In January 2017, 16 Saskatchewan doctors became the first participants in the new Clinical Quality Improvement Program (CQIP), which was launched by the Health Quality Council (HQC) in collaboration with the Saskatchewan Medical Association (SMA) and the provincial Ministry of Health. CQIP is an 11-month course designed to build capability for facilitating and leading successful health care improvement work in Saskatchewan. The program includes a mix of theory and experiential learning, along with individual coaching and a community of practice for physicians actively working in a clinical context.
CQIP is a sister program to the internationally recognized mini-Advanced Training Program, which was developed by Intermountain Healthcare in Salt Lake City, Utah. Its content has been adapted by HQC for the Saskatchewan health care system. CQIP is accredited through both the College of Family Physicians of Canada and the Royal College of Physicians and Surgeons.
As CQIP continues through to November 2017, HQC will share information about the participants’ projects. Here, Dr. Erin Hamilton answers questions about her project and about quality improvement in health care.
Dr. Erin Hamilton, Prairie North Health Region
Q: Why did you want to get involved in CQIP?
A: I am involved in several teams where we see areas where we can improve and often have good ideas for improvements. However, despite initial enthusiasm, these good ideas often aren’t translated to lasting change due to lack of time, commitment, skills, or a multitude of other reasons. This becomes frustrating both for myself and for the team and gradually erodes enthusiasm, confidence, and work satisfaction. I am hoping that by committing time to the program and learning skills for quality improvement, I will learn tools to help our teams develop and achieve meaningful and sustained changes.
Q: What is your project about?
A: My project will focus on increasing HIV testing and improving connection to treatment and primary care for people living with HIV in our region. The improvement idea is to increase HIV testing of patients at all points of contact in our region. Anecdotally, we have heard that care providers continue to use risk-based testing and are hesitant to test for HIV in settings where they would not be involved in follow up – for example, in ER or through specialists. We would like to confirm these barriers and explore and address further barriers to testing. To connect and retain patients in care, we would like to ensure we have a local care team in place that can assist in providing diagnosis, case management, and initiate antiretroviral therapy.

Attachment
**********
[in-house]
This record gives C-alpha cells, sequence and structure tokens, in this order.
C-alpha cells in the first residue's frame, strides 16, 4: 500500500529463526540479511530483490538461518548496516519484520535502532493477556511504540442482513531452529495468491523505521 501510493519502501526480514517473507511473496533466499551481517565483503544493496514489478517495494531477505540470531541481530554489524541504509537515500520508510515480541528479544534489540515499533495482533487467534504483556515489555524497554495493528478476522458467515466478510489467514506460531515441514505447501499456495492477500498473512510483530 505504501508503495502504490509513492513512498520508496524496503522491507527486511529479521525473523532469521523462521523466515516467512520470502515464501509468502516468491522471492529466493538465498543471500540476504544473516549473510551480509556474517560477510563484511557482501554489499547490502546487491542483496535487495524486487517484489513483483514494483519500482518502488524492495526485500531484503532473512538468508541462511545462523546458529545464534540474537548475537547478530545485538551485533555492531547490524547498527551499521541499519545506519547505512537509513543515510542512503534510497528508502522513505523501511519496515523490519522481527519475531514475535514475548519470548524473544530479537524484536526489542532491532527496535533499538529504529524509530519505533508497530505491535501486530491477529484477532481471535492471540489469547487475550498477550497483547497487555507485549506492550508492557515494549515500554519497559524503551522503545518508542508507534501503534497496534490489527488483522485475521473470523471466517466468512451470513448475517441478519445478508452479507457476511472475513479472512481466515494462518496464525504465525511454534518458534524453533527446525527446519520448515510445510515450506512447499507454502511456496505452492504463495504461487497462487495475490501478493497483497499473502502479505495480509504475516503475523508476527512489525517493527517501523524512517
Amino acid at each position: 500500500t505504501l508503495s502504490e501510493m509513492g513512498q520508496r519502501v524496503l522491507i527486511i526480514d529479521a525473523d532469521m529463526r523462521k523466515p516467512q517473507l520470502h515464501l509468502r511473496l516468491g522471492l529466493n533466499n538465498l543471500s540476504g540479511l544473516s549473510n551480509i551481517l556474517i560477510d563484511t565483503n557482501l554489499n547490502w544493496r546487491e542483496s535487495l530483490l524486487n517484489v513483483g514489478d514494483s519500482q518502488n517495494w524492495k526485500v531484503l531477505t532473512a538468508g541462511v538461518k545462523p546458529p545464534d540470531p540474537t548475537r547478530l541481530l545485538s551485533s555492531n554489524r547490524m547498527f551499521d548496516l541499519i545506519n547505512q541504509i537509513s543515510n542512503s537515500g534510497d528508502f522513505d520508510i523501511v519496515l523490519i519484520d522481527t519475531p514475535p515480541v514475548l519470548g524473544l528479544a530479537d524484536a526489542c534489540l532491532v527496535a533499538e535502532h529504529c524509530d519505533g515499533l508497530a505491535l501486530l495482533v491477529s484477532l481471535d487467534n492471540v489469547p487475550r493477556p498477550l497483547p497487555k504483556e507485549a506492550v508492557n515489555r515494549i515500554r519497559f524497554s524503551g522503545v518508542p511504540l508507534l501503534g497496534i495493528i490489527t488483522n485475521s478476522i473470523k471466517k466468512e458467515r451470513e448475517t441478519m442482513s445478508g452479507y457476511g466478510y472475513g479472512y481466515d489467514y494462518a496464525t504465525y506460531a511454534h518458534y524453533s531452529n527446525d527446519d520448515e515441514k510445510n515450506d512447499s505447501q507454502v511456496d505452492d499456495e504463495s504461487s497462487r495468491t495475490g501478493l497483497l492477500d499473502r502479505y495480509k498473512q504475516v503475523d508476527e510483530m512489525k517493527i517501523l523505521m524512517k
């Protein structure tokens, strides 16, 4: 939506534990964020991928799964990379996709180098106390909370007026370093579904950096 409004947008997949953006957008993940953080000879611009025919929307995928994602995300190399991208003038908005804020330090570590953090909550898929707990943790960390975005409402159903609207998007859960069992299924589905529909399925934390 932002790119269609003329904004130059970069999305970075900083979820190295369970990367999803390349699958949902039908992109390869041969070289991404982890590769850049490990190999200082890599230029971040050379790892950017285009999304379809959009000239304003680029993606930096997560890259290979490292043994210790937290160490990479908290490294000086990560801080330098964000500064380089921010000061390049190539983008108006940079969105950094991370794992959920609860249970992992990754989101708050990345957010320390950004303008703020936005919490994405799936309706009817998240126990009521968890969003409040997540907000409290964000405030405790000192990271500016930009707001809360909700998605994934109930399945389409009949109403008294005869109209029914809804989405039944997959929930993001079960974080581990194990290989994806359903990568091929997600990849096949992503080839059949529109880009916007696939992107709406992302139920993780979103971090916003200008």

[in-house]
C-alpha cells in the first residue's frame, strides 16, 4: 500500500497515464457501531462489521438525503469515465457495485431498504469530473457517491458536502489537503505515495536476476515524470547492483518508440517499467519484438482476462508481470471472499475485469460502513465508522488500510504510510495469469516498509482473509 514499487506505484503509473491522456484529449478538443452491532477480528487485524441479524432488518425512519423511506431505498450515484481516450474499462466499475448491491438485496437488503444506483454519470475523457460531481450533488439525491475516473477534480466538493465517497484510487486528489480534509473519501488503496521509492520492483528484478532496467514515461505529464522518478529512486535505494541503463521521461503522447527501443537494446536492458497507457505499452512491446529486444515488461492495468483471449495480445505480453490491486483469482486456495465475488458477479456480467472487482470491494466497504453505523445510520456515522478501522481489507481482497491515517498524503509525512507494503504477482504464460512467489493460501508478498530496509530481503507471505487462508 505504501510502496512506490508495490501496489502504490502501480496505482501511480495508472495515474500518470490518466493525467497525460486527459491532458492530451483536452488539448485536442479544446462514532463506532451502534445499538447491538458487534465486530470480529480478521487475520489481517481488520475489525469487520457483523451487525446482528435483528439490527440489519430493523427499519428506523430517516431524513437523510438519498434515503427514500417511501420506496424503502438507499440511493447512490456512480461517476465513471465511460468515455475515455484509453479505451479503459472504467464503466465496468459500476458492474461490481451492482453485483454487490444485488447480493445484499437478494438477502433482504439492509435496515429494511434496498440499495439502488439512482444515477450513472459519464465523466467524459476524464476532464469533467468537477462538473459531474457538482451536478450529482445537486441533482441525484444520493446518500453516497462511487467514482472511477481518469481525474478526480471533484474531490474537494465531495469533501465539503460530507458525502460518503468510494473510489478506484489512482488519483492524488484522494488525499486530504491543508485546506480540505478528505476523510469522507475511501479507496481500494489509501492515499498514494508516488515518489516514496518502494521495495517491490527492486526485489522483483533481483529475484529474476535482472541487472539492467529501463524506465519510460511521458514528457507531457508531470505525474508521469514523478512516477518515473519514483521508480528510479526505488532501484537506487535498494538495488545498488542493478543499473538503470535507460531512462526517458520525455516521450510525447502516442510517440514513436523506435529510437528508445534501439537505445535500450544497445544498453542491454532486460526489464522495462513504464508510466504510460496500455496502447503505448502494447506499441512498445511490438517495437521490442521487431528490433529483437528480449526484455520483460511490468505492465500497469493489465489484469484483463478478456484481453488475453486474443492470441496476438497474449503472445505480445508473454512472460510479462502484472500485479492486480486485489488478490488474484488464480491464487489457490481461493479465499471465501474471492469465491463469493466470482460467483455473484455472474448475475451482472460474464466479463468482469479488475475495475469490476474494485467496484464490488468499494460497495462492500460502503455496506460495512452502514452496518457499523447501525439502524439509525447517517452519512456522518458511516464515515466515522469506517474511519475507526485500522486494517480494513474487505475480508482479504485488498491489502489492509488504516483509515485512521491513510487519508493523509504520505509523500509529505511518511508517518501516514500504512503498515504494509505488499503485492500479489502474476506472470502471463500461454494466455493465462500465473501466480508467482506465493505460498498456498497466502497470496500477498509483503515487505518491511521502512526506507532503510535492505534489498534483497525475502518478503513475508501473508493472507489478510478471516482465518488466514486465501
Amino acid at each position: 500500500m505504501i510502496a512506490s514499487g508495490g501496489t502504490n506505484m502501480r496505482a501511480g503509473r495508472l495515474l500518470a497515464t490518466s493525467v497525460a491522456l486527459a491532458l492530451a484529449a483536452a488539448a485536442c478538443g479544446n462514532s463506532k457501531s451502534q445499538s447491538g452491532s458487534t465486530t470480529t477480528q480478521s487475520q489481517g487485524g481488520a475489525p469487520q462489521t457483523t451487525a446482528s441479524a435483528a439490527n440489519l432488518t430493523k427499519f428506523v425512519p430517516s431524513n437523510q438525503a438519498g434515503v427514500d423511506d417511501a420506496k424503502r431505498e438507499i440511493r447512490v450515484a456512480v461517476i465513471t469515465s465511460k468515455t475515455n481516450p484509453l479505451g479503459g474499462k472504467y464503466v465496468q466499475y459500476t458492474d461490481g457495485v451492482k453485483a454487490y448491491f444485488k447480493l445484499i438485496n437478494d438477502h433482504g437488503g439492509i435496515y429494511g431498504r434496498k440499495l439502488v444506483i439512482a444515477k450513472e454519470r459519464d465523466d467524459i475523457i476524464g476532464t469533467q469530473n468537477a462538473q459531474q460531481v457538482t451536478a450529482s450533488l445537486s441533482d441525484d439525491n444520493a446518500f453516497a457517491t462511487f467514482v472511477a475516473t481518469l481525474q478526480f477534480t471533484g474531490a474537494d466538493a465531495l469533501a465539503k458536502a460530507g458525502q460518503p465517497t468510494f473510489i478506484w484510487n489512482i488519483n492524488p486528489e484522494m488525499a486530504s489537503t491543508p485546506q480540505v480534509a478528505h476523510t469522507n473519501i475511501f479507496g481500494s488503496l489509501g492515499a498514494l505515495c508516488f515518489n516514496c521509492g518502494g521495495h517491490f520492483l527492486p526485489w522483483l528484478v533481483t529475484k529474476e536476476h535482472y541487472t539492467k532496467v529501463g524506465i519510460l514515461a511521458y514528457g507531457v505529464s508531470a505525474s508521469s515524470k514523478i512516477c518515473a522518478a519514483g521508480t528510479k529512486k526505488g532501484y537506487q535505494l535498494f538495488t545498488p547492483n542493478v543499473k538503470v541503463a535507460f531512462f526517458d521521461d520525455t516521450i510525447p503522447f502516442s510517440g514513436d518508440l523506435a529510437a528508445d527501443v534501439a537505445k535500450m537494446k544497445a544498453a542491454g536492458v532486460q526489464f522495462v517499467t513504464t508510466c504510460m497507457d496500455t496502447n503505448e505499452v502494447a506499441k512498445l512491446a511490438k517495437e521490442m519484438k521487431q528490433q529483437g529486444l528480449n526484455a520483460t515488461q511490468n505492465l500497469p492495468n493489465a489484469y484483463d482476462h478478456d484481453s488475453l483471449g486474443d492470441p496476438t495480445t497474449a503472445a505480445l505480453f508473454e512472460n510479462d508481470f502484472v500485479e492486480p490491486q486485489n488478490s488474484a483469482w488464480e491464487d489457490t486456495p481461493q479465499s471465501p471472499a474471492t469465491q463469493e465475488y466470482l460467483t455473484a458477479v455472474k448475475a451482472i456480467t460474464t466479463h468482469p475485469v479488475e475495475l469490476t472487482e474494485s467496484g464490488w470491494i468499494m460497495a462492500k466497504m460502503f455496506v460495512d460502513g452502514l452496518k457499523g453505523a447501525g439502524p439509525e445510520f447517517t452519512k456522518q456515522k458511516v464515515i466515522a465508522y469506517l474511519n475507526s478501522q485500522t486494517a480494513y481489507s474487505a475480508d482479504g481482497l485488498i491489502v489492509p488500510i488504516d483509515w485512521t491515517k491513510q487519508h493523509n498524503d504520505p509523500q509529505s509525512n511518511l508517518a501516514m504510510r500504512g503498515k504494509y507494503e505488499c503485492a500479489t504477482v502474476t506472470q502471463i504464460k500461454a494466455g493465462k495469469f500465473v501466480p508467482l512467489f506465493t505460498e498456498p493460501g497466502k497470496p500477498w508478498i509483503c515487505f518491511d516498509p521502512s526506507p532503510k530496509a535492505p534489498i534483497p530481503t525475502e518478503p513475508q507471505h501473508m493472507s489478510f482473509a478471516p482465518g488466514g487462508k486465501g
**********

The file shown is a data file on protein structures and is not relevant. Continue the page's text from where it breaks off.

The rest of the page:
Q: Why did you choose that topic?
A: The rates of HIV in Saskatchewan are climbing. We know that testing and treating HIV can dramatically reduce transmission rates. We know what to do, but are having difficulty putting this into practice. It seemed like a good fit for a quality improvement project.
Q: What does quality improvement mean to you?
A: It means continuous incremental change towards a better health care system.
Q: Why is quality improvement important for physicians and other health care professionals?
A: Our health care system provides fantastic care for patients, most of the time. But when it doesn’t meet the needs of patients, or provide safe care, we should not just accept this. We all want to feel like we are providing the best care possible and feel proud of the system we are working in. A mindset of quality improvement is how we can do that.